Each day we see these reminders of those countless times of joy here at St. Stephens, we absorb all of that joy into our own lives. It seems as if we are each historians, busily accumulating what gives us the most joy. When a person walks through ancient Pompei or a ghost town in the Sierras, it’s not the things that draws people to those places. We are not particularly attracted to a construction site before anyone has lived there, or to a demolished building where all hints of human habitation have been destroyed. Instead, what draws us to a place are particular artifacts that best tells what people felt and did when they lived there. 

But the artifacts that draw the biggest crowds are always the most humorous murals, the funniest graffiti and the places where everyday people most wanted to be — such as the public eateries of long ago, or the marketplaces or theaters — wherever people truly wanted to gather.  We are drawn to the things where human joy can best be seen, no matter how recent or long ago. 

If a thing brings no joy to us or to those most dear to us, we generally get rid of it.   No matter how delicious a meal might be, we still wash the dish we ate it from.  But if a loved one molded and painted and made that dish for us, we put it up on a shelf and treasure it more than gold.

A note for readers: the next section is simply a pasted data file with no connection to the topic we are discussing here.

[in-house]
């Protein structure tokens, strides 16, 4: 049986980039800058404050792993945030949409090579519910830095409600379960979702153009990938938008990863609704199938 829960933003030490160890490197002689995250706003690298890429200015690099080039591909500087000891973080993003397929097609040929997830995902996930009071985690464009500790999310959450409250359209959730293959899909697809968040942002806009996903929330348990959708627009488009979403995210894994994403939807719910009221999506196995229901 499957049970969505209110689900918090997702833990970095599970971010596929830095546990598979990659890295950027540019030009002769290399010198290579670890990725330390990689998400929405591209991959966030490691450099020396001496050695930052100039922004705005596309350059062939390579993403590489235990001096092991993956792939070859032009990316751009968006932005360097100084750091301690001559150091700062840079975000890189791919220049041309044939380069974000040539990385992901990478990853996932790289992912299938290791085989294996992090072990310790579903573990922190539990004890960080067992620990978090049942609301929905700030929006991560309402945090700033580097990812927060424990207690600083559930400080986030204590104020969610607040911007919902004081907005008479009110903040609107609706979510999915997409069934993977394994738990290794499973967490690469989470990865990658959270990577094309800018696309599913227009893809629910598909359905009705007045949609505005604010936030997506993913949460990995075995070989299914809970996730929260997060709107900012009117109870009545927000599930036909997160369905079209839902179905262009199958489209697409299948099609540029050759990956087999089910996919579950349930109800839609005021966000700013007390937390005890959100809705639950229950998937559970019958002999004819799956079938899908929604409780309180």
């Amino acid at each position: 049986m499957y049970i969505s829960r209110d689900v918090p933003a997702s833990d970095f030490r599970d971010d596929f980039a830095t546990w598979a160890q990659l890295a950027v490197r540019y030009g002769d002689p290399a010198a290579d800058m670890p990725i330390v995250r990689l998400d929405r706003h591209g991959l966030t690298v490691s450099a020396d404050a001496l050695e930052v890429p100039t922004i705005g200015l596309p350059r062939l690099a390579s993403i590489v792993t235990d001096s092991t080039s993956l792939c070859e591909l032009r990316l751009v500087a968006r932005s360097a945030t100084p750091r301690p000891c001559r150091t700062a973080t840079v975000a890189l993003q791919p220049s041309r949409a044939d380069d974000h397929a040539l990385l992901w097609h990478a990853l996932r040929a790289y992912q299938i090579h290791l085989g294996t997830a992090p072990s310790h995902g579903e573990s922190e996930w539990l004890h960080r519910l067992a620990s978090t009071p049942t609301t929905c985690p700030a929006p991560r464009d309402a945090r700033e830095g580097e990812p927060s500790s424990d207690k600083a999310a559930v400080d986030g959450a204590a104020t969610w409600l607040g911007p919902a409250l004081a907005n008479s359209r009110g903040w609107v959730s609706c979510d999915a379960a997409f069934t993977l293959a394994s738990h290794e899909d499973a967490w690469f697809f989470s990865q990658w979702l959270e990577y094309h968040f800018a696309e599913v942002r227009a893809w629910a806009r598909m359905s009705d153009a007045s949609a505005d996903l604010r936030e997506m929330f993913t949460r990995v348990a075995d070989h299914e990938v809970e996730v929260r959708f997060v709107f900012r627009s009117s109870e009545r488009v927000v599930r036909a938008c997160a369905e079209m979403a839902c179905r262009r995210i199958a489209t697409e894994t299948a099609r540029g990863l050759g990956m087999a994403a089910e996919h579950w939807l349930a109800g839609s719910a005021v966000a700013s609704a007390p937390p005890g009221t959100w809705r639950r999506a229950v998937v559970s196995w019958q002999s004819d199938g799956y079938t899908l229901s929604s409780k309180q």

Reminding ourselves of people we love fills us with joy.  And if we go to a place that helps us to love a lot of people, then it becomes a place we truly cherish.   

When we come to St. Stephens, we see very special artifacts — artifacts so infused with joy, that they are like batteries that store up life, ready to recharge us.  Every time I look at the rock wall of the sacred space and that gentle mosaic, I am flooded with memories of others who I recall feeling joyful there, often on gloriously beautiful days.  When that mosaic and rock wall trigger my recollections of so many feelings of joy by people, it multiplies my joy countless times over. 

Our support is not just to add random things here.  Our support of this special place provides people with a place filled with artifacts that collect feelings of joy and hope.  When people pour their joy into an artifact, whether it be a shaded bench on a warm day, or a peaceful place to walk, or a prayer written upon the bottom of a labyrinth stone, they transform that thing into a human artifact of the best kind — the kind of artifact that draws the crowds because it reminds us of so many instances of joy and life.   

But the miracle is that we do not need to burn any fuels or worship the sun to charge any batteries here.  We are constantly building and charging new batteries that store limitless amounts of life — every time we infuse an artifact here with more smiles, hopes, and joy.  Like a battery powering a quietly powerful electric car, the artifacts here each trigger floods of memories and images of countless joys felt by so many varied individuals.  People’s hopes and lives cannot help but be re-charged – just by being here. 

 Together, we build the very finest batteries at St. Stephens – the kind that recharges lives.  That is why I give to St. Stephens.